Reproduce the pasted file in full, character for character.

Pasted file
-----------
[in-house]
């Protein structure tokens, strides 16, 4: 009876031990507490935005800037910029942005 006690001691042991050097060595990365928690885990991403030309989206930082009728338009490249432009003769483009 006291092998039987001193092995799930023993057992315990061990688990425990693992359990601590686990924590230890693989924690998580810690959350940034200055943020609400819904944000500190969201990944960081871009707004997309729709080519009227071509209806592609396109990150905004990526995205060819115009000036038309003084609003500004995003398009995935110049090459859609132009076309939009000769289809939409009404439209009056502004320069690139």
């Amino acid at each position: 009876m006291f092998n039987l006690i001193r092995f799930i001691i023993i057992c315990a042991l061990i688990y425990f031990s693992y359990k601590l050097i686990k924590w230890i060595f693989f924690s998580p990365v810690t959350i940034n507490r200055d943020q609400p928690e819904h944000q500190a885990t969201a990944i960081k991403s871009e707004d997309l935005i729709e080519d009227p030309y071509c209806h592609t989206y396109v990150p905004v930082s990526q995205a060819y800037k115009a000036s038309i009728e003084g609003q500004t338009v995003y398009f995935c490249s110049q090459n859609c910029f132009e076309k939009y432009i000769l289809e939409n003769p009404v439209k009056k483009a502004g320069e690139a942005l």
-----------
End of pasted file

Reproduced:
[in-house]
């Protein structure tokens, strides 16, 4: 009876031990507490935005800037910029942005 006690001691042991050097060595990365928690885990991403030309989206930082009728338009490249432009003769483009 006291092998039987001193092995799930023993057992315990061990688990425990693992359990601590686990924590230890693989924690998580810690959350940034200055943020609400819904944000500190969201990944960081871009707004997309729709080519009227071509209806592609396109990150905004990526995205060819115009000036038309003084609003500004995003398009995935110049090459859609132009076309939009000769289809939409009404439209009056502004320069690139």
């Amino acid at each position: 009876m006291f092998n039987l006690i001193r092995f799930i001691i023993i057992c315990a042991l061990i688990y425990f031990s693992y359990k601590l050097i686990k924590w230890i060595f693989f924690s998580p990365v810690t959350i940034n507490r200055d943020q609400p928690e819904h944000q500190a885990t969201a990944i960081k991403s871009e707004d997309l935005i729709e080519d009227p030309y071509c209806h592609t989206y396109v990150p905004v930082s990526q995205a060819y800037k115009a000036s038309i009728e003084g609003q500004t338009v995003y398009f995935c490249s110049q090459n859609c910029f132009e076309k939009y432009i000769l289809e939409n003769p009404v439209k009056k483009a502004g320069e690139a942005l």